Medicaid needs government intervention

Published 11:00 pm Wednesday, September 5, 2012

In a recent guest editorial in the Troy Messenger Dr. Scott Beaulier said that Medicare was a failure without indicating why he considered it to be a failure. I don’t believe that he can produce evidence that shows that Medicare is a failure. At the time that Medicare was enacted into law were the private sector providers – insurers, pharmaceutical companies and the medical community delivering an optimal amount of health care to senior Americans? What was the “overhead” rate or percentage of health care dollars that actually went to health care services and how much was eaten up by advertising and excessive profits? And, don’t tell me that competition alone will take care of excess profits when extensions for drug patents were being granted left and right.

In many cases the private sector has not and will not provide an adequate supply of a needed good. Some examples of this have been and are education, roads, railroads, airline service and health care. Public schools, especially colleges and universities came about because the private sector was not providing an optimal amount of education services. The building of railroads into the west was subsidized in part because society judged that the private sector could not or would not build them into the west fast enough or build enough at an optimal rate for the nation. Similarly roads would not be built into many areas if it was left up to the private sector as many roads would not pay for themselves if payment was based upon private investment and tolls – the private sector would not build a sufficient quantity of roads. Airline service would never have been extended to many markets without subsidies or a government mandate.

The numbers that I have seen indicate that the Medicare system “overhead” is less than 10 percent, perhaps as low as 7 percent. Private insurance companies after profit and other non-health services delivery costs are taken off the top deliver much less that 90 to 93 percent of funds to delivery of services. I just recently received a check because out high-deductible, wealth protection policy provider only returned about 50 percent of insurance payments to services, far less than the 80 percent mandated by the Affordable Health Care Act.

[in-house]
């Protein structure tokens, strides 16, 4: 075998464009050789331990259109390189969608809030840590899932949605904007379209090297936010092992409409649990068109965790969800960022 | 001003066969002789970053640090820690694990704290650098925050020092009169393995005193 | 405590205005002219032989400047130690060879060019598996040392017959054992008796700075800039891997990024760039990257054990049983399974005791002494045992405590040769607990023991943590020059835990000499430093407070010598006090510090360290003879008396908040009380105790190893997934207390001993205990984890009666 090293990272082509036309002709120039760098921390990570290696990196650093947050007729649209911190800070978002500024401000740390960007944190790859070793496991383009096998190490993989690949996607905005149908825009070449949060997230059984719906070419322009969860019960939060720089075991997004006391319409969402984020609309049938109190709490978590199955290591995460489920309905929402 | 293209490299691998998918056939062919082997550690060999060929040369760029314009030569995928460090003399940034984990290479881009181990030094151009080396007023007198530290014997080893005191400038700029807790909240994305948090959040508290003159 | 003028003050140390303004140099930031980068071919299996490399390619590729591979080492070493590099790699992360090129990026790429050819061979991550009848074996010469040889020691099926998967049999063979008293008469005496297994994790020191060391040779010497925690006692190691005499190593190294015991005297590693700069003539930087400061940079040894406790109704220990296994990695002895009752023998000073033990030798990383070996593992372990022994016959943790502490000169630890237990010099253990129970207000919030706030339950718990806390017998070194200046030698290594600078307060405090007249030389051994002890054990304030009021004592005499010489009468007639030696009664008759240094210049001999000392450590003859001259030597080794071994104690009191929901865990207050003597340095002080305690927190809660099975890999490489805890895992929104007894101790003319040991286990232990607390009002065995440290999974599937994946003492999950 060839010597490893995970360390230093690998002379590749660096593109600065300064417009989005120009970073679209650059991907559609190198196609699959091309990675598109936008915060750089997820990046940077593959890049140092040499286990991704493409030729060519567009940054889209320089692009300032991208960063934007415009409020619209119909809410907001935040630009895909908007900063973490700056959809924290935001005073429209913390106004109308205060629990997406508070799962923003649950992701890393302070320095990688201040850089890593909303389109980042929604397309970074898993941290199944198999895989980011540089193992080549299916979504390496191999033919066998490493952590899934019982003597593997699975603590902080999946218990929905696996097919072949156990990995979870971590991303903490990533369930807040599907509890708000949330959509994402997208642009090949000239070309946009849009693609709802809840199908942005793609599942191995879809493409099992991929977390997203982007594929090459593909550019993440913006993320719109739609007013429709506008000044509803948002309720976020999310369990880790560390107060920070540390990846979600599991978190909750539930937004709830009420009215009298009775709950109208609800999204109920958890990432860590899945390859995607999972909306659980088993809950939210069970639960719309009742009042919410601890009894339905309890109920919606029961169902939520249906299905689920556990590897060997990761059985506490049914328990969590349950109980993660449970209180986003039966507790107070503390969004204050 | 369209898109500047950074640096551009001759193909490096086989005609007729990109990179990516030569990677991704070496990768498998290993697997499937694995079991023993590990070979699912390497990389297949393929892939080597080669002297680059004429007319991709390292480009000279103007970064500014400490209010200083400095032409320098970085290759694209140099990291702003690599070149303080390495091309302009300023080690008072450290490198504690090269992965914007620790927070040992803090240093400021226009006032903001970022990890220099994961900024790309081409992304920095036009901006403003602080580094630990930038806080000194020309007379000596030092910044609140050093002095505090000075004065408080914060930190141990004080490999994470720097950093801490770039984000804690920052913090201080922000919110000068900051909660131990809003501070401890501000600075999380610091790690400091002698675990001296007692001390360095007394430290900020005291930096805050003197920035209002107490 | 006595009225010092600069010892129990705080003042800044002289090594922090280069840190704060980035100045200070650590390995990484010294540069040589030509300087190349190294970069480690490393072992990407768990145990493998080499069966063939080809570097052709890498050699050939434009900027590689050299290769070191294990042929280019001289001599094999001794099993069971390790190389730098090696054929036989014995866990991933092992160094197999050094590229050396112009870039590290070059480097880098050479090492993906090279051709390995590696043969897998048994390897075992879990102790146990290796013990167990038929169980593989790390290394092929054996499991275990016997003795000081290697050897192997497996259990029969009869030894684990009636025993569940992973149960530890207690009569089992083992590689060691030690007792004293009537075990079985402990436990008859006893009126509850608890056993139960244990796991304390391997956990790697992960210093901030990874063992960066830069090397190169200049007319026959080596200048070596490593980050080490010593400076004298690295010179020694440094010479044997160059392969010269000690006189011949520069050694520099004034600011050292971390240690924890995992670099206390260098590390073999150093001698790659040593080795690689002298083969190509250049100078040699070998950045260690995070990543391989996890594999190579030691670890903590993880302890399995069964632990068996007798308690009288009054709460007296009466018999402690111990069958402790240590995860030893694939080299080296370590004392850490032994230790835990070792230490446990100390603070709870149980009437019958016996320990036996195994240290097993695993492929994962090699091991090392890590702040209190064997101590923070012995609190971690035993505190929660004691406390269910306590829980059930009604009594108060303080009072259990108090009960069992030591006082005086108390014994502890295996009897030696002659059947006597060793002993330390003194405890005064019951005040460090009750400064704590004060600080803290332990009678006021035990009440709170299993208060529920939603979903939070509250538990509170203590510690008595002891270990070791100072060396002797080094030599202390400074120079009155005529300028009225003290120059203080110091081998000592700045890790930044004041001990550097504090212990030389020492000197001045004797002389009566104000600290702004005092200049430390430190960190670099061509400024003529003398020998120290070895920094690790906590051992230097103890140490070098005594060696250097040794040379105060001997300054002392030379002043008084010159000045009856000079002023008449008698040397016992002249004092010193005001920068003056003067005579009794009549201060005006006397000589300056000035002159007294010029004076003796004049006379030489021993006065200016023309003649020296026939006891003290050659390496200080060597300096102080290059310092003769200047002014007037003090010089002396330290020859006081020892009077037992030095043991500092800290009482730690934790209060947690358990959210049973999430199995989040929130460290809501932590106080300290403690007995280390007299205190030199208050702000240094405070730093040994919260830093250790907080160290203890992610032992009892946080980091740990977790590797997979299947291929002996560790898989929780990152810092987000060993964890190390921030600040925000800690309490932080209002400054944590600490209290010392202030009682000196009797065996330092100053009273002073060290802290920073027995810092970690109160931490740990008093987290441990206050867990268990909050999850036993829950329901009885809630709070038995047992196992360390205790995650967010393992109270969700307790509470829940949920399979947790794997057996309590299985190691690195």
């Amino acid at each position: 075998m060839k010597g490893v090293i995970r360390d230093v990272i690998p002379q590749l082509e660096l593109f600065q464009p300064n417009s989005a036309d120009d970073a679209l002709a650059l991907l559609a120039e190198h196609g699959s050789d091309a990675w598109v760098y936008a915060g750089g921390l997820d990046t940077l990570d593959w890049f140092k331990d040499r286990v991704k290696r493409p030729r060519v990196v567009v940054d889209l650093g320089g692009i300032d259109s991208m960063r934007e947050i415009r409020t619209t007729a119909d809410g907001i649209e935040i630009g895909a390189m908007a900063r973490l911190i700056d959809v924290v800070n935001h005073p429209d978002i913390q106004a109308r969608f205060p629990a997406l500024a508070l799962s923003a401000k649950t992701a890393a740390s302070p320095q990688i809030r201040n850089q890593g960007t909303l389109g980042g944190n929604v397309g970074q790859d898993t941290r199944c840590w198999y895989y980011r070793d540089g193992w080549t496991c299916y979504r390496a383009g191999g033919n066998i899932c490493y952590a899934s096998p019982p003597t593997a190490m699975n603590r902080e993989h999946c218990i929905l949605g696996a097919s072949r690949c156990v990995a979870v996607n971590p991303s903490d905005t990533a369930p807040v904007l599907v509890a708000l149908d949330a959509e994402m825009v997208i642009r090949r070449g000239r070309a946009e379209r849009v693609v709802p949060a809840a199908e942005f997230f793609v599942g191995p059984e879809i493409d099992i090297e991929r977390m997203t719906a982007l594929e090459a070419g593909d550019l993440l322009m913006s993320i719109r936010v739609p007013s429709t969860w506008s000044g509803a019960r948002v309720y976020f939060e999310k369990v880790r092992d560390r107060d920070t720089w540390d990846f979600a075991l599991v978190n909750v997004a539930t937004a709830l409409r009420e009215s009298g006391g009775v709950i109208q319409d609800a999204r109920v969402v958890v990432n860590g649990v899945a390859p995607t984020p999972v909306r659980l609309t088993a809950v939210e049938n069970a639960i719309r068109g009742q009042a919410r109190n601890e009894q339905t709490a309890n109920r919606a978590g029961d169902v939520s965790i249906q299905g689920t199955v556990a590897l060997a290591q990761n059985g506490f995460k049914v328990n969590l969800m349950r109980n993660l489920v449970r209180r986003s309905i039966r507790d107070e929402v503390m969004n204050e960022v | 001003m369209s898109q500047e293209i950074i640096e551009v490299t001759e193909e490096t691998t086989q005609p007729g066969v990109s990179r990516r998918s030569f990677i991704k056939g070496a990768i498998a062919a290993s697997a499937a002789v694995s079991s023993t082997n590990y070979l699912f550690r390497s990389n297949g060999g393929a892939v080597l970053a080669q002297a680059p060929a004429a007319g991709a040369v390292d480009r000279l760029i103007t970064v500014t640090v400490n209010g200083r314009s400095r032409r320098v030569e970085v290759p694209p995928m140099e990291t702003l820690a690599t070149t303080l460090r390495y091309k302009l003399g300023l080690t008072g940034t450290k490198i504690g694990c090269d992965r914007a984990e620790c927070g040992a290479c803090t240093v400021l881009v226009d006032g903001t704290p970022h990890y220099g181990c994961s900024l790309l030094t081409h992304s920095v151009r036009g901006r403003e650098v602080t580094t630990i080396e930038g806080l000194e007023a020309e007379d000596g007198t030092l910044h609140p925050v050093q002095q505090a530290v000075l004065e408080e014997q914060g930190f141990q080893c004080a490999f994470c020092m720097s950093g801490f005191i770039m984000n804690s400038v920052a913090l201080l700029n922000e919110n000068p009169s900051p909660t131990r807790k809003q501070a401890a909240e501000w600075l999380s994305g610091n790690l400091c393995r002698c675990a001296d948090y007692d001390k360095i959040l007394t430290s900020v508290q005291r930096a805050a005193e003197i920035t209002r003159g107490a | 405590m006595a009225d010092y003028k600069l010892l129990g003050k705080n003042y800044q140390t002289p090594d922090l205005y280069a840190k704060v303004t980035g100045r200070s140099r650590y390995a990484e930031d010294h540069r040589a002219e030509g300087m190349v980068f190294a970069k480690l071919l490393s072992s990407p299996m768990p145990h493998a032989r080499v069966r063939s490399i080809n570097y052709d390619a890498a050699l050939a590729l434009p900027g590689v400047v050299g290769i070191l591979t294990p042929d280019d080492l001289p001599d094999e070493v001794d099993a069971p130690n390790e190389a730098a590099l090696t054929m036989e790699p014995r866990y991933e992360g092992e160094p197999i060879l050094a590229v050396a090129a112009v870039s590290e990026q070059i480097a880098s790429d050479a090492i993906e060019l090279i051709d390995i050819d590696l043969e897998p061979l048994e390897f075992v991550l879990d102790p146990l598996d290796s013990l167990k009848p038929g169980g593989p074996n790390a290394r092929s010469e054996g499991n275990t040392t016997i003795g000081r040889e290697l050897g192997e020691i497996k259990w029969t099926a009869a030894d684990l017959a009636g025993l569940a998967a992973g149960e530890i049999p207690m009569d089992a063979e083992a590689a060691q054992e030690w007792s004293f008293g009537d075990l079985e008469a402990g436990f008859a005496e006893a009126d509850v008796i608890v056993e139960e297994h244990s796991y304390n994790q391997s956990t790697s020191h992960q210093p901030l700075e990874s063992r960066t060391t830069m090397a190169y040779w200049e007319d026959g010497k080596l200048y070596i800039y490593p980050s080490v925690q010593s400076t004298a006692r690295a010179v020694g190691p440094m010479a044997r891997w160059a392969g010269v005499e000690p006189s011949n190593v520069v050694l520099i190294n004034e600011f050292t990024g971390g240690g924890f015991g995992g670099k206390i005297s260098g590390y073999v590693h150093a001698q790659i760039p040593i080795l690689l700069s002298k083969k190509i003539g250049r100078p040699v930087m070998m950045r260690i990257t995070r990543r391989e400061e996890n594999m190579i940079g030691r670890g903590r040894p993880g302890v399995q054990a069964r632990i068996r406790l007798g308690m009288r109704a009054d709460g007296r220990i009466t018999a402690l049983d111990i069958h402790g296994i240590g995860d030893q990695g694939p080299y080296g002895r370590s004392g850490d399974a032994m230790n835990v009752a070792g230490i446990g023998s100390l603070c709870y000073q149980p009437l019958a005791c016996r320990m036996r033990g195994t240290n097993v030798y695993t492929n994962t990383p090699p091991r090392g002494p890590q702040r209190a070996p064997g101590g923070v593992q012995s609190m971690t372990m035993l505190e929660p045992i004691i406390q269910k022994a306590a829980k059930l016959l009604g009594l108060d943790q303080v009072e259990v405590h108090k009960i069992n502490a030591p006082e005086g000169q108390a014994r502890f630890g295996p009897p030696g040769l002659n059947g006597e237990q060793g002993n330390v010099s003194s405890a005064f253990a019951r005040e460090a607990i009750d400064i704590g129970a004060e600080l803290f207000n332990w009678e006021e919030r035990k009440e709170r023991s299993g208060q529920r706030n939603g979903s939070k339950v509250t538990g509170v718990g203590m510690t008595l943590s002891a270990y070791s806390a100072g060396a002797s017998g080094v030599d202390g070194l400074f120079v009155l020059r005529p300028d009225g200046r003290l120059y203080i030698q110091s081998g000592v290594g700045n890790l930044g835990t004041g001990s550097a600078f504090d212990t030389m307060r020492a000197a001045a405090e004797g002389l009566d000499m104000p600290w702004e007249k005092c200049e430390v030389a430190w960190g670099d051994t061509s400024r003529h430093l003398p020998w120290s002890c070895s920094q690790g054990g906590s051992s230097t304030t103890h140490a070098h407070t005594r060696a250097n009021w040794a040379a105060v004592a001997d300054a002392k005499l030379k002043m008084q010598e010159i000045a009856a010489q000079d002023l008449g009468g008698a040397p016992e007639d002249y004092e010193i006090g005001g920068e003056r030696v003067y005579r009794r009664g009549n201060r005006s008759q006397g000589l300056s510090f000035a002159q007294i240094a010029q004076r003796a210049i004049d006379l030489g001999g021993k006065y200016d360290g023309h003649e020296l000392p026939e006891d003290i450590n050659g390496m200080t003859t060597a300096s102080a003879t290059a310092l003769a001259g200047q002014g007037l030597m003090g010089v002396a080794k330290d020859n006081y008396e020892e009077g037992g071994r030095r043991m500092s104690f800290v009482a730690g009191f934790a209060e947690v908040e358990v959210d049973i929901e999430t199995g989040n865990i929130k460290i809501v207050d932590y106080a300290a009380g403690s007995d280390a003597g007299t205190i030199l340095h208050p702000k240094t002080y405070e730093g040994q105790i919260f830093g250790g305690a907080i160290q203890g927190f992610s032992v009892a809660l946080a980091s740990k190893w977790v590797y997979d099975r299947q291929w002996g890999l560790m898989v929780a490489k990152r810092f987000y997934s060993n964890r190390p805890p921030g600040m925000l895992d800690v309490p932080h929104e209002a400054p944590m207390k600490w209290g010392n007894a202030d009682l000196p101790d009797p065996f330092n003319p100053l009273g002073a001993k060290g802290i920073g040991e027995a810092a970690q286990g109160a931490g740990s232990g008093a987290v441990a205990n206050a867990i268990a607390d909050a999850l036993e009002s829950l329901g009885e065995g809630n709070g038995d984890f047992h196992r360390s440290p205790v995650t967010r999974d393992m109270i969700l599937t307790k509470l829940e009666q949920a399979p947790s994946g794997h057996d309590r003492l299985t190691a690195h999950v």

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Certainly there is room for improvement in every government program. However, for Dr. Beaulier to say that Medicare is a failed system is over the top just as the attacks on the Canadian and British health care systems are over the top. To make both government and the private sector better requires much more than just the price mechanism. We need a public discourse about delivery of health care services and for that matter education services. There is a lot of room for improvement in both. On the medical side a very high percentage of medical costs are expended for care in the last few months of life. When there is a discussion of how to control medical costs and end-of-life care comes up it is not productive for those trying to protect the status quo start talking about killing granny.

Similarly, when our nation and the world face tremendous challenges that are very dangerous with potential deadly consequences for many human being such as climate change there needs to be an honest public discussion and decisions about the responses that society should undertake. When there is no public discourse because those wishing to protect the status quo overwhelm the science by spending millions of dollars to distort or deny the science it is a disservice to society and all of mankind and nature.

The Koch brothers, significant funders of the Johnson Center at Troy University, have spent an estimated $50 million dollars to distort climate change science. One has to ask whether centers like the Johnson Center at Troy University and similar Koch brothers funded centers at Florida State University and George Mason University are primarily about political economy or protecting the status quo. The nation is not well-served by a few dozen billionaires using their riches to distort or prevent public discourse on major issues facing the nation and mankind.

Michael William Mullen